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Values in Trust Based Grantmaking
Episode 5611th April 2022 • Connected Philanthropy • Foundant Technologies
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Diversity and inclusion is an important value in everyday life and in Trust Based Grantmaking. In this episode of Connected Philanthropy, we discuss our values in Grantmaking, and how they help our foundations and their applicants.

Topics:

  1. What does value base grantmaking look like in your practices?
  2. What does this look like for applications?
  3. What changes have you already made based on your values?

Additional links mentioned:

Connect with other members of the philanthropic community at Community.foundant.com

Transcripts

Lucy Rosenthal:

Welcome to Connected Philanthropy. In today's episode, we talk about value based grantmaking The first voice we hear is Ashley Harper, client success manager. Let's join the discussion

Ashley Harper:

So we have been hearing quite a bit of conversation around various aspects of grant making. This I believe this past year has asked us to rethink a lot of things, including grantmaking.

Ashley Harper:

And we've we've heard from a lot of clients who are doing everything from just from redesigning. They're the forms that they use to revamping their entire decision making process. And some have turned specifically to values based grantmaking. So this basically means aligning the practice of your grantmaking with the values that your organization intrinsically has, whether they're publicly visible on your website or whether they're more internal.

Ashley Harper:

So our first question, why employ values based grantmaking? So what may be what prompted a more critical look at your grantmaking practices and what are you hoping to to achieve by changing these?

Kate Sutton:

My name is Kate Sutton and I am with The Curl and Marie Anderson Foundation in Austin. And we kind of started this back in, I guess it was 2007 2008 with the Great Recession as most of us know, foundations lost a lot of money during that time.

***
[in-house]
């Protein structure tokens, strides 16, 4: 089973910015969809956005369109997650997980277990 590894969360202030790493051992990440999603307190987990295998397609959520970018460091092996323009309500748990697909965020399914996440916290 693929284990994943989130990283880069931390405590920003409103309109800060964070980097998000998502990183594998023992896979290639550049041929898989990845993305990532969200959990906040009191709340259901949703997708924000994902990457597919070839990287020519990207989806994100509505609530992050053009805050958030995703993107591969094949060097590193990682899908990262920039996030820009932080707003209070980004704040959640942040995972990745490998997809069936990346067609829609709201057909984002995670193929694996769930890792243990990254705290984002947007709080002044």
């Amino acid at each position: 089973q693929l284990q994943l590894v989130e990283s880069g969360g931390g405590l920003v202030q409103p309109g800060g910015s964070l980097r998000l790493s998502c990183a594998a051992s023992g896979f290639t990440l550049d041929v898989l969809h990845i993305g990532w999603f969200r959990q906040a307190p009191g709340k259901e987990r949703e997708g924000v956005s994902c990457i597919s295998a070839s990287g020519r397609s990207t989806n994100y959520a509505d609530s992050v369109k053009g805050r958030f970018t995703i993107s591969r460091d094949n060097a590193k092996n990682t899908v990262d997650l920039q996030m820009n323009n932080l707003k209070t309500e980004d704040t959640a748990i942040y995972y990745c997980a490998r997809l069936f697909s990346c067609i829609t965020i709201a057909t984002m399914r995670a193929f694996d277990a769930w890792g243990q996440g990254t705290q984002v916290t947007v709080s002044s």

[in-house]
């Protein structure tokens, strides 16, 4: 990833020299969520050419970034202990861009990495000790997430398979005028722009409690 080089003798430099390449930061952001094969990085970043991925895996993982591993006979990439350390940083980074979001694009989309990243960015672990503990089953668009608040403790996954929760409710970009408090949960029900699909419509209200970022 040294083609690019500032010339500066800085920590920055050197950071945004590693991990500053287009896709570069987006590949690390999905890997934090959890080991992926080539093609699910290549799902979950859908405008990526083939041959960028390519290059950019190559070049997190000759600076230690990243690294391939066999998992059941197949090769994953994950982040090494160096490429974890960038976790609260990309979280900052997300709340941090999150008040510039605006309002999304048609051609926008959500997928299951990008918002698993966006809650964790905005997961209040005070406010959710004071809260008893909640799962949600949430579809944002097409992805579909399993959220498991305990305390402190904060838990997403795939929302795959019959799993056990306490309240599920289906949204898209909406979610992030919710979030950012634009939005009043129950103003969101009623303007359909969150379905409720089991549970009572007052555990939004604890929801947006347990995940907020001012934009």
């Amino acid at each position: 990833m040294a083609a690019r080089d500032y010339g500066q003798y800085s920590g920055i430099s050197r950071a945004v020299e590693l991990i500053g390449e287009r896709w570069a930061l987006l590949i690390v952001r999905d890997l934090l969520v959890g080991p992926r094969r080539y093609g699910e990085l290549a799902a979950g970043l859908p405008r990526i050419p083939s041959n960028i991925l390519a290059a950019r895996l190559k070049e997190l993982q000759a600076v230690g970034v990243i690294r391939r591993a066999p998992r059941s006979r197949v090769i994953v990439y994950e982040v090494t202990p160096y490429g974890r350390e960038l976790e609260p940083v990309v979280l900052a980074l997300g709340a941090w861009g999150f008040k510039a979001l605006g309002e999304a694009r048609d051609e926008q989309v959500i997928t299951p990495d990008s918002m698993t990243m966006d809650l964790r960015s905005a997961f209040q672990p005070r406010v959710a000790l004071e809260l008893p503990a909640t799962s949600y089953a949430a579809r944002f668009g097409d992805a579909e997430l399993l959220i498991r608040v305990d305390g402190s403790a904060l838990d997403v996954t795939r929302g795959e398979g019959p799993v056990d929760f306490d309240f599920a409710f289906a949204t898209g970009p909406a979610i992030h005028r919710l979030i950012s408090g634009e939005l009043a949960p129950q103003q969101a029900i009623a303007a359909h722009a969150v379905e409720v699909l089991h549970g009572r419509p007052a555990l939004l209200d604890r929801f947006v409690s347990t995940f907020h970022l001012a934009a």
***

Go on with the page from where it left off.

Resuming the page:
Kate Sutton:

And we were no different in our board, put us on a budget and really drastically cut back the amount of money that we could grant. And we felt staff felt that this is when our when our grantees needed us most. And so we started a program back then. We hired a consultant to help our our grant partners to raise money from larger gifts.

Kate Sutton:

And we've kind of carried that forward every year since then in different variations and working directly with development officers etc.. And last year, we knew that our grant partners would really need more help during the pandemic And so we started a webinar series with a with a consultant. I think she had ten cohorts of about ten people, each of our grantees, and we grant in Texas, New Mexico and Oklahoma.

Kate Sutton:

And it was more it was kind of just a support group. What are we going through what are what struggles are we having, etc. And they just loved it and everybody felt like it was really just what they needed to help them get through all the changes that they were going through.

Ashley Harper:

So this is definitely putting you on the spot, but as far as values based grantmaking, what what are some of the values you feel that kind of prompted the staff to to move toward?

Ashley Harper:

What can we do? What what are some other avenues we have for our applicants?

Kate Sutton:

Yeah. Well, you know, we truly believe that our grantees are our grant partners. We can't do what we do without them. It has always been our goal to not throw obstacles in their way and to help them to be the best that they can be.

Ashley Harper:

I think that's that's an excellent value statement. Grantees are our partners, and we're working with them, not not trying to throw up obstacles.

Ashley Harper:

That's great.